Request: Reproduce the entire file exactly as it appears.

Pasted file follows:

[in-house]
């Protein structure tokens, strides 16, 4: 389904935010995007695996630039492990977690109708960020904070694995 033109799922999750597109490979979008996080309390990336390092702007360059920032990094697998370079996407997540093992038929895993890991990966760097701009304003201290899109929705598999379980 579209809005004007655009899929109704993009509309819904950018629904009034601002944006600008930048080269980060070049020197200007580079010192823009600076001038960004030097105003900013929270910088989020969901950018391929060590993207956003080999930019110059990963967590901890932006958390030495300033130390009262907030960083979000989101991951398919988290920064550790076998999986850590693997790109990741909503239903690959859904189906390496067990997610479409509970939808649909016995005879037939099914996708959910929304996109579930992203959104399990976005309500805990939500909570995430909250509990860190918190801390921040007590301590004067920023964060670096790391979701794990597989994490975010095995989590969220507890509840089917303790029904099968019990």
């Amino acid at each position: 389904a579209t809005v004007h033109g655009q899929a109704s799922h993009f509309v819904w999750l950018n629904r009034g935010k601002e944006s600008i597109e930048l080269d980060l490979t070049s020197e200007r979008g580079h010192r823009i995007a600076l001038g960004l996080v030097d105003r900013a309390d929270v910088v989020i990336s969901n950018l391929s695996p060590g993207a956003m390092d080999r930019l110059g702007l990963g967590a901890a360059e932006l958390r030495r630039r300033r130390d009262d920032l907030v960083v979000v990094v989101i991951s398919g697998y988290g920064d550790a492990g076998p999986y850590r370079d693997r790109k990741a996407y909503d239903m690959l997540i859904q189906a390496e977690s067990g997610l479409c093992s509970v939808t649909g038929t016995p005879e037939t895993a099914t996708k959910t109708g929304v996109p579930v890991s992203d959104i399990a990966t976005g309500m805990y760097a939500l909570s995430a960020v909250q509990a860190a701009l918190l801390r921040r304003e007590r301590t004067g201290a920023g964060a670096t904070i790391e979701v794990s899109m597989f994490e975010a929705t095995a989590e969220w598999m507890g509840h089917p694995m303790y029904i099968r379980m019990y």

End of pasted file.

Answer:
[in-house]
């Protein structure tokens, strides 16, 4: 389904935010995007695996630039492990977690109708960020904070694995 033109799922999750597109490979979008996080309390990336390092702007360059920032990094697998370079996407997540093992038929895993890991990966760097701009304003201290899109929705598999379980 579209809005004007655009899929109704993009509309819904950018629904009034601002944006600008930048080269980060070049020197200007580079010192823009600076001038960004030097105003900013929270910088989020969901950018391929060590993207956003080999930019110059990963967590901890932006958390030495300033130390009262907030960083979000989101991951398919988290920064550790076998999986850590693997790109990741909503239903690959859904189906390496067990997610479409509970939808649909016995005879037939099914996708959910929304996109579930992203959104399990976005309500805990939500909570995430909250509990860190918190801390921040007590301590004067920023964060670096790391979701794990597989994490975010095995989590969220507890509840089917303790029904099968019990």
């Amino acid at each position: 389904a579209t809005v004007h033109g655009q899929a109704s799922h993009f509309v819904w999750l950018n629904r009034g935010k601002e944006s600008i597109e930048l080269d980060l490979t070049s020197e200007r979008g580079h010192r823009i995007a600076l001038g960004l996080v030097d105003r900013a309390d929270v910088v989020i990336s969901n950018l391929s695996p060590g993207a956003m390092d080999r930019l110059g702007l990963g967590a901890a360059e932006l958390r030495r630039r300033r130390d009262d920032l907030v960083v979000v990094v989101i991951s398919g697998y988290g920064d550790a492990g076998p999986y850590r370079d693997r790109k990741a996407y909503d239903m690959l997540i859904q189906a390496e977690s067990g997610l479409c093992s509970v939808t649909g038929t016995p005879e037939t895993a099914t996708k959910t109708g929304v996109p579930v890991s992203d959104i399990a990966t976005g309500m805990y760097a939500l909570s995430a960020v909250q509990a860190a701009l918190l801390r921040r304003e007590r301590t004067g201290a920023g964060a670096t904070i790391e979701v794990s899109m597989f994490e975010a929705t095995a989590e969220w598999m507890g509840h089917p694995m303790y029904i099968r379980m019990y």